I read it that way too. There are however very key differences between donating sperm and having a time of it with a girl. The first is presumably a method by which someone who would not otherwise be able to conceive is now able to have a child that they (obviously) have very actively chosen to have. Sex can be pleasureful without resulting in pregnancy, and therefore the intention of sexual relations is not always to have a child. Therefore, when intercourse is involved, both parties need to be responsible for a child. If it’s a mere matter of a woman impregnating herself with your semen, the gesture on her part is clearly intentional. Someone who cannot afford to have children shouldn’t be artificially inseminating themselves to require the sperm donor to pay child support.

    I guess what I’m saying is that, while the argument goes in the direction of letting men off the hook for unintended offspring, there are many key differences that can be used in policy determination. That’s how I see it anyway.

  10. Really, if anything, the guy who donates sperm does so with more intentionality regarding pregnancy than the guy having the one night stand.

    I mean, donated sperm has one purpose (to make a baby), but sex has many purposes other than making babies.

  11. R C Dean

    You’re right. Let’s take all things to their extreme, shall we?

    All pregnant women have the right to abort at any time. Men have no right to question this decision.

    Similarly, since they are only sperm donors, no man may be held accountable for any child. Women, who are free to proceed or terminate at will, have no right to question this decision.

    Ah, the New World Order of Reproductive Freedom!

  12. Cain’s Ability,

    Your first point, All pregnant women have the right to abort at any time. Men have no right to question this decision, is the state of the law now, if you add “before fetal viability” after ‘at any time’.

    I think that your second set of points flows naturally from your first.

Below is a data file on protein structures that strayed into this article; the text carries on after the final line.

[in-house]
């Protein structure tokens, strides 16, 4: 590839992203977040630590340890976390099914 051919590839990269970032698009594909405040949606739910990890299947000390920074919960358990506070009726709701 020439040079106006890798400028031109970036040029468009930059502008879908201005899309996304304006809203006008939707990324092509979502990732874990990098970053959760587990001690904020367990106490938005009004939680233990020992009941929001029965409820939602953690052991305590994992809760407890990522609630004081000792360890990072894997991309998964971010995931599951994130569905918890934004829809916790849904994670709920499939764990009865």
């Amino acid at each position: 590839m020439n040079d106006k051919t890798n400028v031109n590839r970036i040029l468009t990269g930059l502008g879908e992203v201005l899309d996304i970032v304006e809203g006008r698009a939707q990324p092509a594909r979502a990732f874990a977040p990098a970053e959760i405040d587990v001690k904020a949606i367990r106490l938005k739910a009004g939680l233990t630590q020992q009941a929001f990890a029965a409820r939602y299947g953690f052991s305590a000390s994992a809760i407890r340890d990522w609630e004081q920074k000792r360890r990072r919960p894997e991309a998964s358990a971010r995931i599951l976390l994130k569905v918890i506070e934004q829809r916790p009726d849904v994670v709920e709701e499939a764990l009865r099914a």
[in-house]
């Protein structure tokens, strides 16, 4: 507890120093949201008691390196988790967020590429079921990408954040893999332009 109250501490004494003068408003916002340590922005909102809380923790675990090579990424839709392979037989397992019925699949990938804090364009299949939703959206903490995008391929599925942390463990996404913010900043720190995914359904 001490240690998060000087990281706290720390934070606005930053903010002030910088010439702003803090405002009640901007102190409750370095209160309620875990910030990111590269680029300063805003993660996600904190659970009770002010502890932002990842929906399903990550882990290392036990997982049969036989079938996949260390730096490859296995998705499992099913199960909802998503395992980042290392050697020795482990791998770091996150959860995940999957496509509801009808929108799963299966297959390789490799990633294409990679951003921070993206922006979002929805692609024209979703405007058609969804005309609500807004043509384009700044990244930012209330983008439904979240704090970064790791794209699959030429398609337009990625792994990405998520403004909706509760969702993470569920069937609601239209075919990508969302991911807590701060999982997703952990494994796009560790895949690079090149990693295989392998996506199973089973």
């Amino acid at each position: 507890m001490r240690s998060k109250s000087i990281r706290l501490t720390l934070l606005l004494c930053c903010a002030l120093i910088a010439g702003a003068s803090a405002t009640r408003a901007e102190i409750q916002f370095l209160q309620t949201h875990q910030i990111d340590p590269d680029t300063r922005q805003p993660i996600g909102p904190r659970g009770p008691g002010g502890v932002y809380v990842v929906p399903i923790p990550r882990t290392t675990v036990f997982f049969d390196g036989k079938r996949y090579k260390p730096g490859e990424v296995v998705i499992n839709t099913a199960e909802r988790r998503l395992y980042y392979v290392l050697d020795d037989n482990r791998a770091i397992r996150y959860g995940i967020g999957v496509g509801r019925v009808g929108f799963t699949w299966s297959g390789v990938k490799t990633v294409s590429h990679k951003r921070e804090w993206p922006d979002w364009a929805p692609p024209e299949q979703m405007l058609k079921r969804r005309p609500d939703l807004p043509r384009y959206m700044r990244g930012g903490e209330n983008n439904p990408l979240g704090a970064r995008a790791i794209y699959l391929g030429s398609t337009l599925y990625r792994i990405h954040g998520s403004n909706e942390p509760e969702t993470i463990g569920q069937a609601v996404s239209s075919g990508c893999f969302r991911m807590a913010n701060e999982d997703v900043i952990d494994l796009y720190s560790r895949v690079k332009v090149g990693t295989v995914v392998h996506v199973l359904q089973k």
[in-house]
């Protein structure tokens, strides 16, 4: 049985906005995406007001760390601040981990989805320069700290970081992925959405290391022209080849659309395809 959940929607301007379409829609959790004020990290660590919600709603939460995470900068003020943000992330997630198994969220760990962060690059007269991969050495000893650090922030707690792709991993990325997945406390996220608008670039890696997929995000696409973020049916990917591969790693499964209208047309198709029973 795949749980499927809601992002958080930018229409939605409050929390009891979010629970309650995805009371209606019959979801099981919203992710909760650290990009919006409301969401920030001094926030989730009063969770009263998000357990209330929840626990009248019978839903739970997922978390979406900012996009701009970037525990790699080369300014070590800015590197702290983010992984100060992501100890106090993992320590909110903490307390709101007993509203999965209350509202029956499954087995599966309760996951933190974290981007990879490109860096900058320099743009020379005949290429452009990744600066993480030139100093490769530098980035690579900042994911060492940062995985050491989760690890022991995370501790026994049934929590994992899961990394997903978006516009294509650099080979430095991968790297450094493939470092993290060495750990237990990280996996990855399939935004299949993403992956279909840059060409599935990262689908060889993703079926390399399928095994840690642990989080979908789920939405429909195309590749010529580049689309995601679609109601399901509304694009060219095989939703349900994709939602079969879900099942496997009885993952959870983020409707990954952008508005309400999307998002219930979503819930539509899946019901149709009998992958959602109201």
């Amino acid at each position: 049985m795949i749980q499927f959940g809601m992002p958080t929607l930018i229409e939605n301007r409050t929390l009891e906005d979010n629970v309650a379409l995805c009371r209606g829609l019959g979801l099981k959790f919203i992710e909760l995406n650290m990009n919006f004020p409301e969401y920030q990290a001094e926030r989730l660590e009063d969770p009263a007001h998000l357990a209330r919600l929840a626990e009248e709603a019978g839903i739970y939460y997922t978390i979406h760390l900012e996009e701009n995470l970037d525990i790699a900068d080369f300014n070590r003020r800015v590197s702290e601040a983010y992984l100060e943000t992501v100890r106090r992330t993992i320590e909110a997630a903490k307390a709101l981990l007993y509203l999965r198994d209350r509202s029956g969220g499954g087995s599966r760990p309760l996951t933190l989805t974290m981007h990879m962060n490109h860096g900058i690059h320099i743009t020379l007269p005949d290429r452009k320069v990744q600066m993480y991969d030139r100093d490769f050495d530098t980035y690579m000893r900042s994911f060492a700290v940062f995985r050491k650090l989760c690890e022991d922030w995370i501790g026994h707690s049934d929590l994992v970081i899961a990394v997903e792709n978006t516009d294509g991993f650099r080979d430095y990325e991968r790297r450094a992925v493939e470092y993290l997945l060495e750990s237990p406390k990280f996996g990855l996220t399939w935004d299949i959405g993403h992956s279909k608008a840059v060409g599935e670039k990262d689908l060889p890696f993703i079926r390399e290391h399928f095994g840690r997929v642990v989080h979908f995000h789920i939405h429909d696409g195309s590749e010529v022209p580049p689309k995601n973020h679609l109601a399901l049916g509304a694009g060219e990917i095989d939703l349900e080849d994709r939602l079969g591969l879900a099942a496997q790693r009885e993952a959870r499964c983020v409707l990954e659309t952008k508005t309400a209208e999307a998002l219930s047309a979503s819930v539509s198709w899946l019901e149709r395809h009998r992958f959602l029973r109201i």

On any other day, this’d be our 400-post thread.

  13. what Cain’s Ability said

  14. Gray Ghost

    Your amendment noted, and definitely worthwhile. I’m no Luddite or anti-feminist, but the possibility of what I just outlined (with help from others) frankly scares the shit out of me.

    And yes, a bad day for such discussions. As disturbed as I am by other events, I think that this one, in the long run, trumps even 30+ dead children.

  15. Reinmoose

    Thanks. I fear I may have seemed a little to reproachful/mocking of R C Dean, though. It was not my intent.

  16. I thought women as a whole were a cabal?

    😉

  17. R C Dean

    You’re right. Let’s take all things to their extreme, shall we?

    All pregnant women have the right to abort at any time. Men have no right to question this decision.

    Similarly, since they are only sperm donors, no man may be held accountable for any child. Women, who are free to proceed or terminate at will, have no right to question this decision.

    Ah, the New World Order of Reproductive Freedom!

    Evolution never saw this coming

    “Man willfully exterminates self due to a technicality on reproductive rights”

  18. A man who is married to a adulterous woman is on the hook for support of her children. This is another case where presumed intentions supplant biology.

  19. All pregnant women have the right to abort at any time. Men have no right to question this decision.

    Boo friggin’ hoo.

    I say the host has the complete moral authority over the dispensation of the parasite. The infecting agent is superflous to the decision.

  20. de stijl

    So, should the infecting agent, since it is superfluous, have zero liability for either the well-being of the host or the parasite?

  21. Cain’s Ability,

    Hey! Don’t try to box me in! I was only talking about the parasite phase. Once the parasite reaches independent viability, all bets are off.

  22. jerking off into a dish is one of the most irresponsible things a man can do

    Yes, yes it is:

    BENEDICK: O God, sir, here’s a dish I love not: I cannot endure my Lady Tongue.

    Exit

  23. Cain’s Ability,
    Only after posting did I realize that I may not have read your previous statement exactly as you intended it.

    The way I read it was:
    Similarly, since they are only sperm donors (when they actually do only donate sperm), no man may be held accountable for any child. Women, who are free to proceed or terminate at will (when deciding to artificially inseminate), have no right to question this decision.

    That is to say, in response to RC Dean’s statement, Really, if anything, the guy who donates sperm does so with more intentionality regarding pregnancy than the guy having the one night stand, that while the intention of donating the sperm may be for its eventual use in AI, the recipient of the sperm donation knows exactly what’s going to happen when she artificially inseminates herself. As far as legal rights are concerned, you’re talking about a woman making a claim against the sperm donor for monetary support of a child she decided to mother. That would be like suing someone for maintenance costs on a car that they donated to you. Sure the donor knew there would be maintenence costs, but that doesn’t mean they’re his responsibility.